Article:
As the sun was rising over Minnesota, the key number in the governor’s race becomes about 11,000.
That’s the magic number that would trigger a recount in the race between DFLer Mark Dayton and Republican Tom Emmer.
With about 98 percent of precincts reporting, Dayton held a lead of about 9,000 votes, and the chairmen of both parties, the DFL’s Brian Melendez and the Republicans’ Tony Sutton, said they’re “ready” to begin the recount process.
Dayton was polling at 43.67 per cent, Emmer at 43.18. The only clarity in the race is that the Independence Party’s Tom Horner is out of the running, with slightly less than 12 percent of the vote.
Given the inconclusive results in the governor’s race, the big news of the election is that for the first time in 38 years, the Republicans took control of both the state Senate and the House. At least three of the legislative races could end up requiring recounts.
It wasn’t until about 11 p.m. Tuesday night that eyes of party insiders moved from the governor’s race to the legislative races. DFLers began falling like leaves from autumn trees.
It is these races that will have fingers being pointed in all directions among DFLers. How could they lose so many legislative seats in one night? Who was at fault?
Certainly, the Republican legislative triumphs belied the “ain’t we somethin’ ” optimism of DFLers earlier in the night Tuesday.
From Sen. Amy Klobuchar to Dayton himself, the DFLers had talked of how “Minnesota is bucking a trend’’ of the Republican sweep that was moving across the country.
In the aftermath, DFLers didn’t know whether to laugh or cry this time, so they did a little of both.
Yes, for the first time in nearly a quarter-century, the party hoped it had elected a governor, though at 2 o’clock this morning, nothing was certain.
“Cautiously optimistic,” Mark Dayton told the handful of the faithful still at the Minneapolis Hilton, urging them to head home to await final results.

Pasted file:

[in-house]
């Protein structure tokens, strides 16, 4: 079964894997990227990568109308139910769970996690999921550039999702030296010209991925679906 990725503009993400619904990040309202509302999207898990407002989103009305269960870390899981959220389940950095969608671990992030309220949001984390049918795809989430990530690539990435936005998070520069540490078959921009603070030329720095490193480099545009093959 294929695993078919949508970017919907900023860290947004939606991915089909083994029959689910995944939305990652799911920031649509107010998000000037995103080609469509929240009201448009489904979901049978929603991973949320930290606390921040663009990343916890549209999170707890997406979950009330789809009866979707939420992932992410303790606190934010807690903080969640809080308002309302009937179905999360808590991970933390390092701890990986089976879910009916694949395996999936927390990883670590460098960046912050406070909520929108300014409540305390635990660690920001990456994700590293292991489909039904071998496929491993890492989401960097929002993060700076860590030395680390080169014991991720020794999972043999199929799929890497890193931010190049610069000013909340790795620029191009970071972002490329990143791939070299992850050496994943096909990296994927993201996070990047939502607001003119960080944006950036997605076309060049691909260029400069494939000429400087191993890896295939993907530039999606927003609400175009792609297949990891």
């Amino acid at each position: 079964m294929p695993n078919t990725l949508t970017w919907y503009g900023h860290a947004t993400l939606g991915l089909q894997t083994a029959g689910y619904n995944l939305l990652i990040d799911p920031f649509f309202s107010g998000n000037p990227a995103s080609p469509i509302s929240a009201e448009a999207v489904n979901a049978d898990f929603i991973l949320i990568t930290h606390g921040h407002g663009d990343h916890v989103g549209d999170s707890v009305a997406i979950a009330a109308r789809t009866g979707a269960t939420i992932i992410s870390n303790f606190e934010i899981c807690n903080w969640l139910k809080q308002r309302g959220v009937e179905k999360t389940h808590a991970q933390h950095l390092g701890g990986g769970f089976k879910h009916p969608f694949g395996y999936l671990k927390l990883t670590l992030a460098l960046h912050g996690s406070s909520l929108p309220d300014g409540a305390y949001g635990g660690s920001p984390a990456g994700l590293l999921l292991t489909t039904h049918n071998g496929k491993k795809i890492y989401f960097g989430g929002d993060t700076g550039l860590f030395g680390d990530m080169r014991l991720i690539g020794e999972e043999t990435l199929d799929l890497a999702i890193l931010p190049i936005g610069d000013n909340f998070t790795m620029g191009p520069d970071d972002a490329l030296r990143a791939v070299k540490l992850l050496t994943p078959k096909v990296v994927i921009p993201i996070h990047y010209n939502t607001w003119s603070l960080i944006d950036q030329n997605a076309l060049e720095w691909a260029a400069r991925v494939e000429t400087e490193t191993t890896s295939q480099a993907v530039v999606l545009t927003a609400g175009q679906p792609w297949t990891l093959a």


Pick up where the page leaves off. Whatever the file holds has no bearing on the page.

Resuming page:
At the time Dayton made his remarks, he had a slight lead over Republican Tom Emmer.
Most of the uncounted votes were expected to be coming in from Iron Range cities, long friendly to the DFL and especially to Dayton and his running mate, Yvonne Prettner Solon, a former DFL legislator with deep roots in the region. It was this region that gave him and Solon a 1-point primary election victory over Margaret Anderson Kelliher, who had come out of the DFL’s state convention with the party’s endorsement.
Dayton, of course, would become the first DFLer to move into the governor’s office since 1986.
The loss of the Legislature, however, could mean that Minnesotans voted for a massive flip-flop on Election Day: legislative power to Republicans, the governor’s power to a DFLer. Such a scenario would lead to the strong possibility that the “Gov. Veto’’ mantel would be placed on Dayton.
Emmer, reasonably enough, was not conceding anything as night turned to morning.
Dayton seemed calm.
“Sorry to keep you waiting,” he told the smattering of people left in the massive ballroom. “I’ll write you all notes so you don’t have to go to work in the morning.”
He didn’t even try to address the stunning blows the DFL had sustained in legislative races across the state.
Instead, he addressed his own situation — and the success of several Democratic congressional races in Minnesota.
“We bucked a national trend,” he said.